Saturday, March 28, 2009


Friday, February 20, 2009

Variables and Types

All "normal" applications requires a storage space for data, whether you want to store a number, a string (sequences of characters) or some other data.

You can think of variables as a container for data, there are many types of containers, each of them can store a specific type of thing. For instance you have a box that can store just yellow items, you cannot throw in a item with another colour it will get rejected (might not be true but just let it be for now).

Lets go through variables with some hands-on experience.

Do ignore the rest of the codes and just concentrate on the highlighted part, all the codes you enter will only change in between the two braces surrounding the highlighted part as shown.

using System;
using System.Collections.Generic;
using System.Linq;
using System.Text;

namespace MyNamespace
class Program
static void Main(string[] args)

Every variable has a name (known as the identifier) and a specific type they can hold, you declare a variable in C# using this syntax.
type variable_name;
There are some restrictions on the naming the identifiers:
  • The identifier must start either with a letter or a underscore character (_)
  • C# keywords cannot be used as variable names
As well as some details to be noted
  • C# is a case-sensitive language (bird and Bird are two different identifiers)
  • C# identifier can contain digits, letters and underscore and unicode characters (you should not name your variables with them anyway its not advised...)
  • You should name your variables according to the data that you are storing (eg. name)
Hence here are some of the valid and invalid variable names
55CoconutsInvalid (should not start with a digit)
foreachInvalid (should not be a C# keyword)
My-ItemInvalid (illegal character not allowed)

So now that we have the restrictions set lets try out some programming with variables


Simple Overview

Today i will start on the basic syntax of C#.. first we will see a typical hello world application in C# and i'll try explaining them step by step.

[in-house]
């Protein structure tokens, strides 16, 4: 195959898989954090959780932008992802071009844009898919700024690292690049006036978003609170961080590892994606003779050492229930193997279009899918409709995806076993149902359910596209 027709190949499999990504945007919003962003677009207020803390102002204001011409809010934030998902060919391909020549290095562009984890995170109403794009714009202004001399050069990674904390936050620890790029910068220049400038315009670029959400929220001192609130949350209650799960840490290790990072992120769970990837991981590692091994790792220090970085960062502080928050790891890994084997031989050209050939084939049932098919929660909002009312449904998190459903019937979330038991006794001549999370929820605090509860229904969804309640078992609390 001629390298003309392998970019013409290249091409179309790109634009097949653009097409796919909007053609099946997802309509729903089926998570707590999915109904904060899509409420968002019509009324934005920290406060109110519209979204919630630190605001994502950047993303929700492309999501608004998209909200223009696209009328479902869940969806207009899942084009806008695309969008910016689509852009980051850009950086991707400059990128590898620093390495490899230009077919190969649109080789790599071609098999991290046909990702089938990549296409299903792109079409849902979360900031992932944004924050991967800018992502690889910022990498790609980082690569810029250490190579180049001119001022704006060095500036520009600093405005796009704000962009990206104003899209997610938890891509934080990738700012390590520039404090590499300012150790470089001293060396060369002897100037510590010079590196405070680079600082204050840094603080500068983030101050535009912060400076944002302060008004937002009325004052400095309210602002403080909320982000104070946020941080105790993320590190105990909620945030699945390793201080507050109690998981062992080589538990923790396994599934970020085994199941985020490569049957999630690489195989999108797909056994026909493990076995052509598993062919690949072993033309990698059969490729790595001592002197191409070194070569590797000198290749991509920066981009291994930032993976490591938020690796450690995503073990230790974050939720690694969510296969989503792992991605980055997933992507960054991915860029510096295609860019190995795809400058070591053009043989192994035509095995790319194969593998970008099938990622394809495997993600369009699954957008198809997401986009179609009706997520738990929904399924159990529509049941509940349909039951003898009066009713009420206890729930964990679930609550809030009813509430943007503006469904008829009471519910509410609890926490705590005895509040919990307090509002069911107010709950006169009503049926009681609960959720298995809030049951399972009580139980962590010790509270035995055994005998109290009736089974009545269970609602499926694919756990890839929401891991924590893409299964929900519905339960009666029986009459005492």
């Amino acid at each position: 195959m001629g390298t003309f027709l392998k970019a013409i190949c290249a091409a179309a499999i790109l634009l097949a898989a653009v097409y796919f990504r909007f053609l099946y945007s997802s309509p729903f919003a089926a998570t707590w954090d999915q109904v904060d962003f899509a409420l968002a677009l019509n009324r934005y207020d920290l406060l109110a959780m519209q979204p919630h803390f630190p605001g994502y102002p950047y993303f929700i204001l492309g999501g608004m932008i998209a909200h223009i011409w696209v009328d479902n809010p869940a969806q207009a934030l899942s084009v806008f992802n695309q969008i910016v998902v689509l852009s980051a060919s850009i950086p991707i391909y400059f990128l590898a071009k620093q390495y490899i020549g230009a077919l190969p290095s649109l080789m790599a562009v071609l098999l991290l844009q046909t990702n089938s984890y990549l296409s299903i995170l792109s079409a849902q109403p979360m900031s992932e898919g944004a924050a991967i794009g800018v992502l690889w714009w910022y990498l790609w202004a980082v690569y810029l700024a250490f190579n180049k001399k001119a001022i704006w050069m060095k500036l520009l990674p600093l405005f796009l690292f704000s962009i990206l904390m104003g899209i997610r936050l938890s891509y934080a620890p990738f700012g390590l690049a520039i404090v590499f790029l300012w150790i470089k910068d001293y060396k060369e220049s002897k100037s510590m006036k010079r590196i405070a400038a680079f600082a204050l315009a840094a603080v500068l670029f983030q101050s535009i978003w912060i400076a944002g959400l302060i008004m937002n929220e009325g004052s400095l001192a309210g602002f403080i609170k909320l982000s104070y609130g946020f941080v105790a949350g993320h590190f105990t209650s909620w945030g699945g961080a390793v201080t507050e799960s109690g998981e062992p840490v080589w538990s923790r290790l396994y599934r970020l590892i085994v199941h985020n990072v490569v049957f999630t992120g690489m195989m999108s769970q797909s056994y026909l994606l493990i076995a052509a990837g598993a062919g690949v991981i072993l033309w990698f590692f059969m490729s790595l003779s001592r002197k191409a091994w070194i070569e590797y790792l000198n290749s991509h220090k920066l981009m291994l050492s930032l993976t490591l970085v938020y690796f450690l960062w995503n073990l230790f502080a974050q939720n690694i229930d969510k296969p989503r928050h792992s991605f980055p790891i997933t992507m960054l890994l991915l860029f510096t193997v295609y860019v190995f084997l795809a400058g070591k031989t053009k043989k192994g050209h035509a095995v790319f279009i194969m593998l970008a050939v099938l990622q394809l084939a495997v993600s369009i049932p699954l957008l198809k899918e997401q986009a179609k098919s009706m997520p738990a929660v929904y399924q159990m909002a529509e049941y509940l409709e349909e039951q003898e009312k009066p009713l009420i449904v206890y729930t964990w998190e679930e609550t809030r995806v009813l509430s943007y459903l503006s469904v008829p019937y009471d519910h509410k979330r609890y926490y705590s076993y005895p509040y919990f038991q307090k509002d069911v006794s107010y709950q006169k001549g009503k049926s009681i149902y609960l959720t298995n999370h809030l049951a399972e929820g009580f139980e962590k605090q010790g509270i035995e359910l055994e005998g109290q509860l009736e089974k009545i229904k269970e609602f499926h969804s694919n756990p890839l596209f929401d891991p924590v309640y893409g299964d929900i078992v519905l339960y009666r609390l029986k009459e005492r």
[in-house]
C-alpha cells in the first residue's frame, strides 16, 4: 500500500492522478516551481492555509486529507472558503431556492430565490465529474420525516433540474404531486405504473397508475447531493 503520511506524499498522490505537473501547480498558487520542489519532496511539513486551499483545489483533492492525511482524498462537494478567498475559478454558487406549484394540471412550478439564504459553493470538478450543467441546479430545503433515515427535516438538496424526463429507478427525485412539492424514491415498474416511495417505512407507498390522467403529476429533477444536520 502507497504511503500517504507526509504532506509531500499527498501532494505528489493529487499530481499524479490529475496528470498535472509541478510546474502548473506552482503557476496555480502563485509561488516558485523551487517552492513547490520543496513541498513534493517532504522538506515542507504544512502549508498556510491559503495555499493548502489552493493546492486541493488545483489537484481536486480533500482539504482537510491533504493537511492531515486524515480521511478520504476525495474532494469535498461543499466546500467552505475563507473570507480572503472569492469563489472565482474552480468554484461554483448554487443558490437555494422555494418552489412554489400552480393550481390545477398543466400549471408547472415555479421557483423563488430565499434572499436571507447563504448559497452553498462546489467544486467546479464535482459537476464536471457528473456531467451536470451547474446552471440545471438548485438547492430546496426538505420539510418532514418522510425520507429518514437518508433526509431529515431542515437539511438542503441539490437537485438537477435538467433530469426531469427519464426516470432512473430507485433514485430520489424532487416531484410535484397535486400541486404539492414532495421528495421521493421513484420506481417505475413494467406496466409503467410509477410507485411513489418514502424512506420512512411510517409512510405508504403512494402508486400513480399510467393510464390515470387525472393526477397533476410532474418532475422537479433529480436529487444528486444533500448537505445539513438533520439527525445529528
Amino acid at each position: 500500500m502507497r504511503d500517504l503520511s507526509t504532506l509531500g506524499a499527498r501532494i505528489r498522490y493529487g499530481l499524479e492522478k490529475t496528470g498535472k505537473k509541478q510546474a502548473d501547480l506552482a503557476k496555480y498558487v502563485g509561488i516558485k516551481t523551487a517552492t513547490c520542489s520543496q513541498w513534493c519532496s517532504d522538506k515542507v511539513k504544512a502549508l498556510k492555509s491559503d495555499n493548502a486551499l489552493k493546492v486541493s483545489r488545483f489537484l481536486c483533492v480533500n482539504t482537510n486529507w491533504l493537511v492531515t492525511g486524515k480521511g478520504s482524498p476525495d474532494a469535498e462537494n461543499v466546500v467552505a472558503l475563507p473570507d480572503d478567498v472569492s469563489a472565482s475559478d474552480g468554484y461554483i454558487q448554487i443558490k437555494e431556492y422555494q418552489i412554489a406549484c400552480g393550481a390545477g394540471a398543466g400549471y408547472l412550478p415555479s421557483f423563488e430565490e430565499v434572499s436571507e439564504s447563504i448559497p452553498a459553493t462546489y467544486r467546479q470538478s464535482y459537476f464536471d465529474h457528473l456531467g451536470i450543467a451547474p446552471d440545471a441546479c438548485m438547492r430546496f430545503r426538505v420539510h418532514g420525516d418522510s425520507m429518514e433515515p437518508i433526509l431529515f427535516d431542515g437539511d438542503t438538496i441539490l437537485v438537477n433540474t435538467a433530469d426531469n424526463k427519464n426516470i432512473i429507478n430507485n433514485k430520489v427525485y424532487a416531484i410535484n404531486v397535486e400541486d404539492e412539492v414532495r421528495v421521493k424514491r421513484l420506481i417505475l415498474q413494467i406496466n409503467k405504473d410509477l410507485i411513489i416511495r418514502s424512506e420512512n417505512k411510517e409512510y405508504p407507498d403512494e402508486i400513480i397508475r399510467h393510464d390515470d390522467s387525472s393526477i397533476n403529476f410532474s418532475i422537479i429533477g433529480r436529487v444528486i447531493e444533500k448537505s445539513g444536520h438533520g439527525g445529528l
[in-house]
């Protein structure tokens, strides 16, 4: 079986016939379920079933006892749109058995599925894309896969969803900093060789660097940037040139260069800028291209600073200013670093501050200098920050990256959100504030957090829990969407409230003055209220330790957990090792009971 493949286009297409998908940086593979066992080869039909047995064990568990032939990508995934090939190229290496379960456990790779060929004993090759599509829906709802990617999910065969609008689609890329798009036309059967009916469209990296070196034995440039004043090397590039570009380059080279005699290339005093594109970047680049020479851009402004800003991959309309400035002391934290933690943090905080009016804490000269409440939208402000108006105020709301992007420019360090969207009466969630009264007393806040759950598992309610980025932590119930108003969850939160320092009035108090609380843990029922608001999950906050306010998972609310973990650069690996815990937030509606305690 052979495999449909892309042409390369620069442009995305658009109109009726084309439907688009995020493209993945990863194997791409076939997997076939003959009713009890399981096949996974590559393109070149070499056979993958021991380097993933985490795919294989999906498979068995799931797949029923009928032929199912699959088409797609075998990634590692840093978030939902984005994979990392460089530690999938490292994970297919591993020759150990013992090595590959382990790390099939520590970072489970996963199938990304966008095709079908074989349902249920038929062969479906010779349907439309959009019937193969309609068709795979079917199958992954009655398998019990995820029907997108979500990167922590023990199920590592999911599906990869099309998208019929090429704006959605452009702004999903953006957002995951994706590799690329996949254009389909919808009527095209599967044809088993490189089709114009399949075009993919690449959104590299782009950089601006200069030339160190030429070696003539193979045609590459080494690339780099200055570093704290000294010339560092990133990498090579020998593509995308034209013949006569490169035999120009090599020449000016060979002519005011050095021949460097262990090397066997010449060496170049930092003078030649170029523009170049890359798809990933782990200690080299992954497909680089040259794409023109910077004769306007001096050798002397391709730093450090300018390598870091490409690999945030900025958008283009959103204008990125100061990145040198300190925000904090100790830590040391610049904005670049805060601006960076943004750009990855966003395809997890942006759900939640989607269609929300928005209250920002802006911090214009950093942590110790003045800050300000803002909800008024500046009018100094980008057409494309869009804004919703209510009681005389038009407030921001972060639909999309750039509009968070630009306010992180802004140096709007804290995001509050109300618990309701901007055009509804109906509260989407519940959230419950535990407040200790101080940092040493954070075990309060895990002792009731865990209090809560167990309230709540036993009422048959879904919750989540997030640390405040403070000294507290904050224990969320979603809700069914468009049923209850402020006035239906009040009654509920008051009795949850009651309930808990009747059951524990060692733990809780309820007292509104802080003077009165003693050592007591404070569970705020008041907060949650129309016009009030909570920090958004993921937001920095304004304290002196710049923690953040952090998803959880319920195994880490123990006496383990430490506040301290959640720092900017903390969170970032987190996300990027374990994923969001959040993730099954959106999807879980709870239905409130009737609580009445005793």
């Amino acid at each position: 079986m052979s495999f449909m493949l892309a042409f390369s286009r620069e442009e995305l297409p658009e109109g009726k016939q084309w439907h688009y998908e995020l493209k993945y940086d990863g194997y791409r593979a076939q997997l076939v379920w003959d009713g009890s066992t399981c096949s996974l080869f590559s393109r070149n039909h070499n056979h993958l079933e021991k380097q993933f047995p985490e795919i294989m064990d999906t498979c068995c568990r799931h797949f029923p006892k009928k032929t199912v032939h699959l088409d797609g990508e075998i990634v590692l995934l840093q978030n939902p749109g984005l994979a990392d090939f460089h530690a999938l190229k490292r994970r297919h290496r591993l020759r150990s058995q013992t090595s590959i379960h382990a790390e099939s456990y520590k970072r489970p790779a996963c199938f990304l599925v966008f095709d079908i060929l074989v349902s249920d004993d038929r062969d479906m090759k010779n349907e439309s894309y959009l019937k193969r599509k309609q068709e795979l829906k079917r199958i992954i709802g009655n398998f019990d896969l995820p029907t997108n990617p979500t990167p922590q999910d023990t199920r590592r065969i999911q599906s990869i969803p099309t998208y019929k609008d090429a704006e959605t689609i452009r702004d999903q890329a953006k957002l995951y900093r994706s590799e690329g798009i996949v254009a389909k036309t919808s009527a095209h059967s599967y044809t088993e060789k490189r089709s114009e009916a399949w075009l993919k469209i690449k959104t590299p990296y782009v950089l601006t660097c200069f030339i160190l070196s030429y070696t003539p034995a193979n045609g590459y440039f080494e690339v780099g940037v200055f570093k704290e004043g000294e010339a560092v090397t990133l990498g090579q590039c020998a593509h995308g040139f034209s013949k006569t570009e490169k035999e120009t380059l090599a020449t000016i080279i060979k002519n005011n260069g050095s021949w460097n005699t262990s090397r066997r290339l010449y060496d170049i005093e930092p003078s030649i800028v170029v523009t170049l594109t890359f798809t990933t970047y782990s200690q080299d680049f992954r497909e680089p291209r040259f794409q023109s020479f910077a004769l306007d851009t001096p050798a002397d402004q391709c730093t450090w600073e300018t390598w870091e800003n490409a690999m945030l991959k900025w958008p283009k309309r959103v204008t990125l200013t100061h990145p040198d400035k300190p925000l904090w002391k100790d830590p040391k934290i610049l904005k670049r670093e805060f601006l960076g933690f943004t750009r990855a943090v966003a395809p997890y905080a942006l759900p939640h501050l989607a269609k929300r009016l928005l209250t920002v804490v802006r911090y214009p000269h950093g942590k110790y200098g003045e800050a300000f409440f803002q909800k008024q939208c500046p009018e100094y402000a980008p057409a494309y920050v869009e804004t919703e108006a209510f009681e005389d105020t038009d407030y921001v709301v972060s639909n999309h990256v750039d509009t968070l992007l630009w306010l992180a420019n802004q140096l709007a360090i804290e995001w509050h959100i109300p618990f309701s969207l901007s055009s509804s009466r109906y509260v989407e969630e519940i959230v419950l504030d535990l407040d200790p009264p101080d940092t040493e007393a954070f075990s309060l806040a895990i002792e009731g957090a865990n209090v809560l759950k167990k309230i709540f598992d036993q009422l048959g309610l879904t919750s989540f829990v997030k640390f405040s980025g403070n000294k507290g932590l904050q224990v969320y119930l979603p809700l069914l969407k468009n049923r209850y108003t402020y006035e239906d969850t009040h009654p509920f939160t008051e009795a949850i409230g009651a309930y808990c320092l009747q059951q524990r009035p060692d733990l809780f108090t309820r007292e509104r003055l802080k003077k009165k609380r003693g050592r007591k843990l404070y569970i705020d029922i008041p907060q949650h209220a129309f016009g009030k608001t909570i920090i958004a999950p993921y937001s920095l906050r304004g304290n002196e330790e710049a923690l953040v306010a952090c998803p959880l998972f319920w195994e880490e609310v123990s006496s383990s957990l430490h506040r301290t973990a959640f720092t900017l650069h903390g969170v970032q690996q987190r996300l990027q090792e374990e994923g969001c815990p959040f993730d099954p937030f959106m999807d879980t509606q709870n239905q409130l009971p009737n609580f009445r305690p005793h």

First you have to create a new console application.. The reason why we start with console applications is mainly because you get to familiarise with the syntax (rules and principles of a language that you must follow) before you continue to windows applications.. i know its boring but please bear with it!.

First you open Visual C# Express 2008, or Visual Studio 2008.
The difference between the two IDE is mainly the language supported, Visual Studio supports more languages.. and since its a commercial IDE (VCE is free) there are more functionality than the Express versions.. some of which include class diagram, conditional breakpoints etc.

As i am using Visual Studio 2008, there might be some difference but i am sure its almost the same.
  1. Click on File Menu > New > Project.
  2. Make sure you are using Visual C# as the language, Under Visual C# > Windows choose Console Application then give it a name, in my case i named it HelloToMe and press OK. The IDE will generate the required files
  3. Double click the Program.cs file on the Solution Explorer (by default it should be on the top right corner) and enter the highlighted line as follows:

using System;
using System.Collections.Generic;
using System.Linq;
using System.Text;

namespace HelloToMe
class Program
static void Main(string[] args)
Console.WriteLine("Hello To ME!"); //outputs Hello To ME!